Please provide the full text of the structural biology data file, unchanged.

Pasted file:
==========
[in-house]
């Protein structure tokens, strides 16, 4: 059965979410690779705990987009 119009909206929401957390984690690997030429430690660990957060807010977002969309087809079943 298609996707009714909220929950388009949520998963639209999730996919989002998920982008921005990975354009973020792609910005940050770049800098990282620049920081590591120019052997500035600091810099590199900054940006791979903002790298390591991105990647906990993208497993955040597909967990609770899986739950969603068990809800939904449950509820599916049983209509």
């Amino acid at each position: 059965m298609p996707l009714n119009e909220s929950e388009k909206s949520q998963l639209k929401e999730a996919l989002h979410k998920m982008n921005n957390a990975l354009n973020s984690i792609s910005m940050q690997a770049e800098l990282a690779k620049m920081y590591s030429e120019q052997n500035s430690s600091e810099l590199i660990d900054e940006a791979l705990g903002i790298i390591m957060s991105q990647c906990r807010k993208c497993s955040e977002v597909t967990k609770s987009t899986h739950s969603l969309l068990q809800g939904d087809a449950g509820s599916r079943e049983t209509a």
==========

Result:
[in-house]
């Protein structure tokens, strides 16, 4: 059965979410690779705990987009 119009909206929401957390984690690997030429430690660990957060807010977002969309087809079943 298609996707009714909220929950388009949520998963639209999730996919989002998920982008921005990975354009973020792609910005940050770049800098990282620049920081590591120019052997500035600091810099590199900054940006791979903002790298390591991105990647906990993208497993955040597909967990609770899986739950969603068990809800939904449950509820599916049983209509």
């Amino acid at each position: 059965m298609p996707l009714n119009e909220s929950e388009k909206s949520q998963l639209k929401e999730a996919l989002h979410k998920m982008n921005n957390a990975l354009n973020s984690i792609s910005m940050q690997a770049e800098l990282a690779k620049m920081y590591s030429e120019q052997n500035s430690s600091e810099l590199i660990d900054e940006a791979l705990g903002i790298i390591m957060s991105q990647c906990r807010k993208c497993s955040e977002v597909t967990k609770s987009t899986h739950s969603l969309l068990q809800g939904d087809a449950g509820s599916r079943e049983t209509a």